The Question for the Supreme Court: Is Trump’s Latest Travel Ban Still the Same Old Muslim Ban?

The ACLU and other groups say it is. The administration wants the case thrown out.

U.S. President Donald Trump speaks during a briefing with Senior Military leaders at the White House, October 5, 2017.Olivier Douliery/Abaca Press (Sipa via AP)

Let our journalists help you make sense of the noise: Subscribe to the Mother Jones Daily newsletter and get a recap of news that matters.

As the Trump administration prepares to implement the third iteration of its travel ban, the Supreme Court must answer a fundamental question about the ban’s identity. Is it just another version of the Muslim ban that candidate Donald Trump promised on the campaign trail, as the American Civil Liberties Union and other civil rights groups allege? Or is it sufficiently different that the court should throw out a case on an earlier form of the ban, as the administration argues?

The first travel ban, which barred nationals from seven Muslim-majority countries from entering the United States for 90 days and included a stated preference for Christians, was blocked by the courts and withdrawn. The second version, which applied to six countries and removed the explicit religious preference, ran its 90-day course and expired. On September 24, the administration unveiled the third iteration, which added three new countries to the list, removed one, and tweaked the restrictions. It’s set to take effect on October 18 and remain in place indefinitely.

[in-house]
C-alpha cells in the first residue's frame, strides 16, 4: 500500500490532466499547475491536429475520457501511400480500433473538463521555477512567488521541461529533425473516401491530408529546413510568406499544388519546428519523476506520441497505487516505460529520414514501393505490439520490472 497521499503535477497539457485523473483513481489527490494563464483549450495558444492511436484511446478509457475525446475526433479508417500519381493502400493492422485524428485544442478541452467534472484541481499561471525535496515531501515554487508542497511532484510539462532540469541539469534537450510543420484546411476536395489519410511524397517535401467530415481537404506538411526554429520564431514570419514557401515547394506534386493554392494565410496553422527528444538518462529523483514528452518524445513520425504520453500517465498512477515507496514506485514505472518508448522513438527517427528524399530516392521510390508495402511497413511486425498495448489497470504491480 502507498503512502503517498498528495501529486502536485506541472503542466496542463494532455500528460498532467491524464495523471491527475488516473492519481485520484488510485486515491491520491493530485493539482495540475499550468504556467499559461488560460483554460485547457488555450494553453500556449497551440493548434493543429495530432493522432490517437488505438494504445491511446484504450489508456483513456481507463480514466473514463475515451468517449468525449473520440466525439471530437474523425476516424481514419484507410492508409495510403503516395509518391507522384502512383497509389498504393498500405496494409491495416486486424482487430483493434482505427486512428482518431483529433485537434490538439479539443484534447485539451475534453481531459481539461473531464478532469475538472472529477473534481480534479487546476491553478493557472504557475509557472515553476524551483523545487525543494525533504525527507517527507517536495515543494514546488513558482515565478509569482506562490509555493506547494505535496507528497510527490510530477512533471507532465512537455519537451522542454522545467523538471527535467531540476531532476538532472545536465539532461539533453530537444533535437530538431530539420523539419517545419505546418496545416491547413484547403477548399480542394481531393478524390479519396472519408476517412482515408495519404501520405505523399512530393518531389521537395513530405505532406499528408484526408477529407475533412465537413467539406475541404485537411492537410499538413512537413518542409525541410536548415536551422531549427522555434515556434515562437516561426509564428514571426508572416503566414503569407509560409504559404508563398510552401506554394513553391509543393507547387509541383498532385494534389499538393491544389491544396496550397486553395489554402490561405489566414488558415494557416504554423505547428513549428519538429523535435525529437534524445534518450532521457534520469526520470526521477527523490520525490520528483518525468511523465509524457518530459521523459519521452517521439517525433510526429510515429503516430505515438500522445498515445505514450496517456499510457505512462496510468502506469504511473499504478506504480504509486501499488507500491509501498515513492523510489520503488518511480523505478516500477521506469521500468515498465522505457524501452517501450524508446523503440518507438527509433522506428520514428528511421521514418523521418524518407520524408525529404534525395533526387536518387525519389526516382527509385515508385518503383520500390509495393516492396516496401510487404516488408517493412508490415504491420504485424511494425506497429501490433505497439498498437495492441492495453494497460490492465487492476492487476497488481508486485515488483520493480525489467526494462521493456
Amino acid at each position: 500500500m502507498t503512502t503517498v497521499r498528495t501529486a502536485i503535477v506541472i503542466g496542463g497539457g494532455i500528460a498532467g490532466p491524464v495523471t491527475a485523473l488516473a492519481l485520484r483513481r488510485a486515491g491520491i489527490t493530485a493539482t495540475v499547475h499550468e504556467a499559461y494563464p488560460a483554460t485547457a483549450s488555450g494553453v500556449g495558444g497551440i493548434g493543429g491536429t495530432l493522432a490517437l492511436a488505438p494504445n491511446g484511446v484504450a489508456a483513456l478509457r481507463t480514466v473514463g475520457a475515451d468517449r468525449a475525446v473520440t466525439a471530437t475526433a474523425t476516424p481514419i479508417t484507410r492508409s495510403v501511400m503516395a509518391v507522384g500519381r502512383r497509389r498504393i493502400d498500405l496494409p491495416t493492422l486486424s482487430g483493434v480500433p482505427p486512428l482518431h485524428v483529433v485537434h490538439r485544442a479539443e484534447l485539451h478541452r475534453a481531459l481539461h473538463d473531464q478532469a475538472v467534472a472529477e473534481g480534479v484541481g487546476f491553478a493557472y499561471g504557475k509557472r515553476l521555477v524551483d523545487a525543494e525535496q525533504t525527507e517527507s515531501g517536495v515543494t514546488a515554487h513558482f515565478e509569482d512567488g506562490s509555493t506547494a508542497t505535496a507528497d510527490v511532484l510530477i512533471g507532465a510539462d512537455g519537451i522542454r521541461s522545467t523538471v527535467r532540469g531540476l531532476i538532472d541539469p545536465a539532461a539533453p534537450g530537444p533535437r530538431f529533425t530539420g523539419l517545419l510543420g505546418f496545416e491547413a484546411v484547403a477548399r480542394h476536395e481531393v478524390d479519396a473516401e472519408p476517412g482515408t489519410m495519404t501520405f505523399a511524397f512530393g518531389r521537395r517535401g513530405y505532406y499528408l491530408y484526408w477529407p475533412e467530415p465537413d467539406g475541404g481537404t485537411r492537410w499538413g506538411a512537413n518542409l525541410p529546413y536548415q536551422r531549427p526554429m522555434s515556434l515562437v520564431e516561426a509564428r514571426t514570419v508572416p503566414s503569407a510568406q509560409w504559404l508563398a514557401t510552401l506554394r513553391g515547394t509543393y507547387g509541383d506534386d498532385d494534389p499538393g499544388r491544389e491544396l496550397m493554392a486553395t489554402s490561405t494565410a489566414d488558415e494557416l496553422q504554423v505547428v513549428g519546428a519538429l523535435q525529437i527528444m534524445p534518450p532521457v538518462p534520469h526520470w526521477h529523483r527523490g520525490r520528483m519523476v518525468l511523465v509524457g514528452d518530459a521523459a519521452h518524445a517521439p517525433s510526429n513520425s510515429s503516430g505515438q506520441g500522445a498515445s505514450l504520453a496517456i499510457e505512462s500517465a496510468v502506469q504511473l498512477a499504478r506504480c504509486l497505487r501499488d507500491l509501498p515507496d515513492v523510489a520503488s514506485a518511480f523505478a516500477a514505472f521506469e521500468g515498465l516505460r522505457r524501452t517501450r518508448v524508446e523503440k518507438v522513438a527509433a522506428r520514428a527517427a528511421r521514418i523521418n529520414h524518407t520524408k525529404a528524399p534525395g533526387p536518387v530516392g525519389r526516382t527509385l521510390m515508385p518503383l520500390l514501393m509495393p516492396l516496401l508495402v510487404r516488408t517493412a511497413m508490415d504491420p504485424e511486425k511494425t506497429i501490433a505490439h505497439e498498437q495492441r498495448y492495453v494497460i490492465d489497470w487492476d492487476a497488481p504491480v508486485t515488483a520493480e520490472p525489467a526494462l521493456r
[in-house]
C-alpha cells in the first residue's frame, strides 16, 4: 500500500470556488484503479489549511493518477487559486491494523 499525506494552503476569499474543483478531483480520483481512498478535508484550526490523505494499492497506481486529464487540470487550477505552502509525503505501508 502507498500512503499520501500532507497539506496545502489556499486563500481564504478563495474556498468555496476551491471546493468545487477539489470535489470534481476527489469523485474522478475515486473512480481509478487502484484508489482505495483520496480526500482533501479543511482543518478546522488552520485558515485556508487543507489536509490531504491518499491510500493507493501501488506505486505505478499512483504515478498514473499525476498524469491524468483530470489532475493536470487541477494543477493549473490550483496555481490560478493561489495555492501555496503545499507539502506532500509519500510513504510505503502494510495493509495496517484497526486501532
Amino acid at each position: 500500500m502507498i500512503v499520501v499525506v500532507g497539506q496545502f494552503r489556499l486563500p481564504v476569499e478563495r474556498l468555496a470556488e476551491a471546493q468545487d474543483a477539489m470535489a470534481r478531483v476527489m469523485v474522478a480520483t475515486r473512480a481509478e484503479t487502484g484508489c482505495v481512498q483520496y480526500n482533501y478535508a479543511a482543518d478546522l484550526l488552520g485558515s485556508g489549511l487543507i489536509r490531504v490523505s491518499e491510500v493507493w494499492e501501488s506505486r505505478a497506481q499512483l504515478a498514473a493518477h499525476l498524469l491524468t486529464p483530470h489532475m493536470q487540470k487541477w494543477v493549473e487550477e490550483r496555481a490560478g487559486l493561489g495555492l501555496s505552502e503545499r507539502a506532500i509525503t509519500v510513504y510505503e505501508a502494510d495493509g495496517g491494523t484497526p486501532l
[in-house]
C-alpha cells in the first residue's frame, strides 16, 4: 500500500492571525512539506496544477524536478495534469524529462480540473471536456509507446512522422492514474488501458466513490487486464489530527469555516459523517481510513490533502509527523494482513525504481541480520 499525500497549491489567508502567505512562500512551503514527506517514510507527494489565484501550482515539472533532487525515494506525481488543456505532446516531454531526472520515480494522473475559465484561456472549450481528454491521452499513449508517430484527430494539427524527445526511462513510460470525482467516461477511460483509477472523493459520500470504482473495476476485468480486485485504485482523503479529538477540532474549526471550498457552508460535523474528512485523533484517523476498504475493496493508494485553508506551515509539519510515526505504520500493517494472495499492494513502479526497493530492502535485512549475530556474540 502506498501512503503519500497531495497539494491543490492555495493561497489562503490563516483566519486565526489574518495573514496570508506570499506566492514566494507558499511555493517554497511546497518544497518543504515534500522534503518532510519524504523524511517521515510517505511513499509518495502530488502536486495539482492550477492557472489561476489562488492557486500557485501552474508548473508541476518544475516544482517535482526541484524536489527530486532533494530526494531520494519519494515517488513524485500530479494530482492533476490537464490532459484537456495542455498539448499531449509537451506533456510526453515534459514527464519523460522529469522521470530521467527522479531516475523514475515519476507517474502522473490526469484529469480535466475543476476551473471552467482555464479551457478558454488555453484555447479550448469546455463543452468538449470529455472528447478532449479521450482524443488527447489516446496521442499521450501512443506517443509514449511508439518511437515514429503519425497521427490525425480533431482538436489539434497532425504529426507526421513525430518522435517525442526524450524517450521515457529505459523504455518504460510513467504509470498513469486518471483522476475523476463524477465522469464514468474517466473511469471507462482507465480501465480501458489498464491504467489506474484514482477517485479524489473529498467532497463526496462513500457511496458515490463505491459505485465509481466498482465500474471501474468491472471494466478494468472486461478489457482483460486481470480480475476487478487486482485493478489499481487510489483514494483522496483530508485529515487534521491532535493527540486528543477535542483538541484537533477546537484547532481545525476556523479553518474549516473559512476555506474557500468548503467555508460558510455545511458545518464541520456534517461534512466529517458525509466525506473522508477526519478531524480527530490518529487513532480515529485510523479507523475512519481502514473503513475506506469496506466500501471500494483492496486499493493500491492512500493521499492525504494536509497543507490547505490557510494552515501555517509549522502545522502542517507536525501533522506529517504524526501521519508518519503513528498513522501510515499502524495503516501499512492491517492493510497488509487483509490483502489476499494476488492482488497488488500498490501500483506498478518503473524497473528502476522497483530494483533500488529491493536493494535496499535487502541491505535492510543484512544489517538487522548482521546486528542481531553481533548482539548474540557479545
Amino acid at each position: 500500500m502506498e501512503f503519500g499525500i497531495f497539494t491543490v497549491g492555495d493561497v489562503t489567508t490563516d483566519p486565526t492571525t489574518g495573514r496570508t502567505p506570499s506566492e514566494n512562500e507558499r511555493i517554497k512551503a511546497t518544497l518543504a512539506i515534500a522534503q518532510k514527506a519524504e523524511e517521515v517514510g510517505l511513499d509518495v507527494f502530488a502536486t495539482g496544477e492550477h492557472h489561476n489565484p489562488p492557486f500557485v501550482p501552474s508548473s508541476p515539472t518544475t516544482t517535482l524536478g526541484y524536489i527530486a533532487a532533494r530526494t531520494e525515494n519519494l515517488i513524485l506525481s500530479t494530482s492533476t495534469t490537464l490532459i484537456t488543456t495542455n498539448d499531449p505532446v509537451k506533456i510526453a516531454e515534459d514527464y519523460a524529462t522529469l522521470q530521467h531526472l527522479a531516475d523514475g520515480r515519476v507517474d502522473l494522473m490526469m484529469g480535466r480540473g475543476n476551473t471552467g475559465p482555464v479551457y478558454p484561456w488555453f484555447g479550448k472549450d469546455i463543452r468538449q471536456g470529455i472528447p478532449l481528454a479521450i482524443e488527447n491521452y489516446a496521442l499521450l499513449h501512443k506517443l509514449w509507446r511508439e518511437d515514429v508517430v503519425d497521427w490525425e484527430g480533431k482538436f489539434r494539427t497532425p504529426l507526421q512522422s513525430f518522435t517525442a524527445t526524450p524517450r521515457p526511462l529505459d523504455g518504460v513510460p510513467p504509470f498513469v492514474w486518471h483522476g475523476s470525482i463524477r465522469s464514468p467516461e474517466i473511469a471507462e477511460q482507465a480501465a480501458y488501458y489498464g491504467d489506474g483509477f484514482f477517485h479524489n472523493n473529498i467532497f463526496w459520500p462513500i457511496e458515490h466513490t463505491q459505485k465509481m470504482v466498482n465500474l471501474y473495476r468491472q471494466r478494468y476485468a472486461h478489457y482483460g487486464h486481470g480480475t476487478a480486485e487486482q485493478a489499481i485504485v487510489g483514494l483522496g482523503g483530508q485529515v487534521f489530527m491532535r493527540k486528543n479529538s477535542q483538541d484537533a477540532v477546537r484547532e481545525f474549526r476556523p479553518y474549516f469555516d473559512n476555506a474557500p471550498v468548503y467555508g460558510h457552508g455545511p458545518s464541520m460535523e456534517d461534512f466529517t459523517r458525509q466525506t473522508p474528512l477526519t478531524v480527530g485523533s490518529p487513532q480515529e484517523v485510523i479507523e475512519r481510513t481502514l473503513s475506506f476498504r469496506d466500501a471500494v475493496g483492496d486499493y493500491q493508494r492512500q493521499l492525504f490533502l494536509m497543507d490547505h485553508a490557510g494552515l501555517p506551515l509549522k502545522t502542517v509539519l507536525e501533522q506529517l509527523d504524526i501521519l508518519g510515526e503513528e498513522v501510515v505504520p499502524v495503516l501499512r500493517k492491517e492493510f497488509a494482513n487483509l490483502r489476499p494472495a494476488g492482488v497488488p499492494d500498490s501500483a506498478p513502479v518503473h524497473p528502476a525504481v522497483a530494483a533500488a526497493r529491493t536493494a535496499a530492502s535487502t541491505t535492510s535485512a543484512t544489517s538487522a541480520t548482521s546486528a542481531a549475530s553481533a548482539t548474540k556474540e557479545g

The Supreme Court agreed this summer to hear a case challenging the lower courts’ orders blocking the ban from taking effect. The court was scheduled to hear the case next week, but once the third ban was announced, it canceled that hearing and asked the parties to submit briefs on their preferred course of action. On Thursday, those briefs were submitted. The ACLU urged the court to hear the case because, the group alleges, the discriminatory nature of the ban remains unchanged. The administration asked the court to throw out the case because the ban in question—technically the second version—has already expired.

Whether the Supreme Court agrees to hear the case this term or sends the issue back to the lower courts, the courts will grapple with the central question of whether the third ban’s purpose is truly national security—or whether that’s just a pretext to ban Muslims.

When Trump announced the first ban just days after his inauguration, the ACLU, the states of Hawaii and Washington, and other groups quickly filed suit. The executive order was, they argued, Trump’s long-promised Muslim ban, disguised as a national security measure in order to escape legal scrutiny.

In the lower courts, that argument carried the day. The first ban was quickly blocked by a federal judge in Washington state. When the Trump administration announced the second version in March, two federal courts blocked it again, and those rulings were upheld on appeal. In the Fourth Circuit Court of Appeals, chief judge Roger Gregory wrote that the ban “drips with religious intolerance, animus, and discrimination” and that there was substantial evidence to support the claim that the “government’s national security purpose was proffered in bad faith” as a pretext for banning Muslims.